In the months prior to the passing of legendary jazz bassist Charles Mingus, Joni Mitchell had been personally summoned by the bop pioneer to collaborate on a musical version of T.S. Eliot's Four Quartets. The project would entail Mitchell to condense the text for Mingus to score instrumentally. He planned on utilizing a full orchestra, as well as the more traditional guitar and bass. They would accompany Mitchell's vocals and the narration of selected portions of the text. After a few weeks of consideration, Mitchell's reaction was that "[she]'d rather condense the bible." Mingus then bestowed Mitchell with six melodies -- "Joni I" through "Joni VI" -- penned specifically for her. Mitchell spent a few weeks with Mingus -- who was totally immobilized from amyotropic lateral sclerosis (aka Lou Gehrig's Disease) -- during the spring of 1978. Their partnership advanced the half-dozen tunes. More importantly, it shook Mitchell from a three-month long writer's block/drought -- yielding two of her best late-'70s compositions: "God Must Be a Boogie Man" and the revisitation and completion of a track she'd been wood-shedding, now titled "The Wolf That Lives in Lindsey." Incidentally, the former piece was inspired by the opening chapters of Mingus' autobiography, Beneath the Underdog. Initial recordings during Mitchell's stay with Mingus in New York City produced several interesting experimental sessions with the likes of Stanley Clarke (bass), Jan Hammer (keyboards), John McLaughlin (guitar), Gerry Mulligan (baritone sax), and Tony Williams (drums). A few of these recordings -- while rumored to have been lost, destroyed, or made otherwise unavailable -- were leaked into the trading community in the late '90s. Arguably, Mitchell could not have chosen any finer musicians than the sextet she ultimately incorporated into this work. The luminaries include Herbie Hancock (electric piano), Wayne Shorter (soprano sax), Jaco Pastorious (bass/horn arrangements), Peter Erskine (drums), Don Alias (congas), and Emil Richards (percussion). Sprinkled amongst these soulfully jazzy pieces are five "raps," or aural snapshots of the time Mitchell and Mingus spent together. Sadly, Charles Mingus passed before he was able to listen to this timeless and ageless paean to his remarkable contributions to bop and free jazz.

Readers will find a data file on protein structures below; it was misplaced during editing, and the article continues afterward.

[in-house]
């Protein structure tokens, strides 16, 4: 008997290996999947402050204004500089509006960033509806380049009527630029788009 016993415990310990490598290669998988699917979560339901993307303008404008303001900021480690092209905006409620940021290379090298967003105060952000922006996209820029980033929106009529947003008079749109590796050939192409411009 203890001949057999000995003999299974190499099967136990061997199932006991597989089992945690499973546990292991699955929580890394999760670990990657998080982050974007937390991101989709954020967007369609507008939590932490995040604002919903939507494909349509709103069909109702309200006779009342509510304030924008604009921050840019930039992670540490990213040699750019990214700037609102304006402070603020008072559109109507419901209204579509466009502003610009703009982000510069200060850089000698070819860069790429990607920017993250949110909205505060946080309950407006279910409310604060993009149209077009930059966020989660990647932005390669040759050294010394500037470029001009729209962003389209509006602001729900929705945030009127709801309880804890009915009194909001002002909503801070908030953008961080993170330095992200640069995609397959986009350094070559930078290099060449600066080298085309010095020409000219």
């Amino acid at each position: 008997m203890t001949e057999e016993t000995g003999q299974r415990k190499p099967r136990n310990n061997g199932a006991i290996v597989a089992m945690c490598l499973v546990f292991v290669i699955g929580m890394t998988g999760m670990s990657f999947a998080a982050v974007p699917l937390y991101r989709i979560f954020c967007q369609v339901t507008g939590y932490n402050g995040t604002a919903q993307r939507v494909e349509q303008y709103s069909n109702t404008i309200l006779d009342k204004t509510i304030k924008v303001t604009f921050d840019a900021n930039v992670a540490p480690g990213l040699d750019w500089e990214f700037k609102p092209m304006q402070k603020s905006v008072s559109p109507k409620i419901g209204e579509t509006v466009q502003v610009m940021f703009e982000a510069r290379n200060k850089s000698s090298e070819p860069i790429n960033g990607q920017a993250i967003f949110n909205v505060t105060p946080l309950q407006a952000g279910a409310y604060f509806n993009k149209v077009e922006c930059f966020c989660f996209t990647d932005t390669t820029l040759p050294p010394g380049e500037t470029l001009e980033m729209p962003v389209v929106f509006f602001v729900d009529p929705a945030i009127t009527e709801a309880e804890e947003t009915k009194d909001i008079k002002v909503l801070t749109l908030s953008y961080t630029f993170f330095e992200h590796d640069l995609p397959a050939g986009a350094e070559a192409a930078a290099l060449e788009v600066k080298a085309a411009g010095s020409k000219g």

by Lindsay Planer